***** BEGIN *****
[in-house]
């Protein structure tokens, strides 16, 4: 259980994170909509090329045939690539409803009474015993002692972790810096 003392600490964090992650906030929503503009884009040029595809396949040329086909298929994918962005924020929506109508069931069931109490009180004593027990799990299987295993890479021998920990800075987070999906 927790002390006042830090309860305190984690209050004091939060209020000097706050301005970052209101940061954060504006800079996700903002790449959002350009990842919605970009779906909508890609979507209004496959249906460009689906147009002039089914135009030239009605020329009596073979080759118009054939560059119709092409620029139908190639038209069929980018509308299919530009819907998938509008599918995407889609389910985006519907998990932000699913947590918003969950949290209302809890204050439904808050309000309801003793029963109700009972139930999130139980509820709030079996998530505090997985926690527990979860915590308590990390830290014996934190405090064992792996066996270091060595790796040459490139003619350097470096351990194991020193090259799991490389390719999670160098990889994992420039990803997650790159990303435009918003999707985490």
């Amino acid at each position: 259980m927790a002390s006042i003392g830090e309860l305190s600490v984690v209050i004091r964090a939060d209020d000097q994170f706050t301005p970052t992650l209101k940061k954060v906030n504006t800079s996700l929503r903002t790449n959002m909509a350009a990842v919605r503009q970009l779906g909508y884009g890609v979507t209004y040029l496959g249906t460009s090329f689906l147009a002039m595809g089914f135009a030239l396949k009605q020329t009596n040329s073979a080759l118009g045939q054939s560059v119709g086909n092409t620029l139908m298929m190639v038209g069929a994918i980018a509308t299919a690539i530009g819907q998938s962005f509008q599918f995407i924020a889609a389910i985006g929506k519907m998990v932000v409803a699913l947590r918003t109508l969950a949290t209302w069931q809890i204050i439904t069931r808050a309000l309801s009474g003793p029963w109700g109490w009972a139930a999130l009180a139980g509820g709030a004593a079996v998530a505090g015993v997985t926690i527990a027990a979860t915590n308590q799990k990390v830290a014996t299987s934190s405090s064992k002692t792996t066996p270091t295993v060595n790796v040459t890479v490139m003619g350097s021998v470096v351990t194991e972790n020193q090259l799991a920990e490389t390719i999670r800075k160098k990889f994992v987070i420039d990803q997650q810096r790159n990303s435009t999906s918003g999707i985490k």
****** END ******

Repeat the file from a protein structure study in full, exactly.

[in-house]
């Protein structure tokens, strides 16, 4: 259980994170909509090329045939690539409803009474015993002692972790810096 003392600490964090992650906030929503503009884009040029595809396949040329086909298929994918962005924020929506109508069931069931109490009180004593027990799990299987295993890479021998920990800075987070999906 927790002390006042830090309860305190984690209050004091939060209020000097706050301005970052209101940061954060504006800079996700903002790449959002350009990842919605970009779906909508890609979507209004496959249906460009689906147009002039089914135009030239009605020329009596073979080759118009054939560059119709092409620029139908190639038209069929980018509308299919530009819907998938509008599918995407889609389910985006519907998990932000699913947590918003969950949290209302809890204050439904808050309000309801003793029963109700009972139930999130139980509820709030079996998530505090997985926690527990979860915590308590990390830290014996934190405090064992792996066996270091060595790796040459490139003619350097470096351990194991020193090259799991490389390719999670160098990889994992420039990803997650790159990303435009918003999707985490």
């Amino acid at each position: 259980m927790a002390s006042i003392g830090e309860l305190s600490v984690v209050i004091r964090a939060d209020d000097q994170f706050t301005p970052t992650l209101k940061k954060v906030n504006t800079s996700l929503r903002t790449n959002m909509a350009a990842v919605r503009q970009l779906g909508y884009g890609v979507t209004y040029l496959g249906t460009s090329f689906l147009a002039m595809g089914f135009a030239l396949k009605q020329t009596n040329s073979a080759l118009g045939q054939s560059v119709g086909n092409t620029l139908m298929m190639v038209g069929a994918i980018a509308t299919a690539i530009g819907q998938s962005f509008q599918f995407i924020a889609a389910i985006g929506k519907m998990v932000v409803a699913l947590r918003t109508l969950a949290t209302w069931q809890i204050i439904t069931r808050a309000l309801s009474g003793p029963w109700g109490w009972a139930a999130l009180a139980g509820g709030a004593a079996v998530a505090g015993v997985t926690i527990a027990a979860t915590n308590q799990k990390v830290a014996t299987s934190s405090s064992k002692t792996t066996p270091t295993v060595n790796v040459t890479v490139m003619g350097s021998v470096v351990t194991e972790n020193q090259l799991a920990e490389t390719i999670r800075k160098k990889f994992v987070i420039d990803q997650q810096r790159n990303s435009t999906s918003g999707i985490k």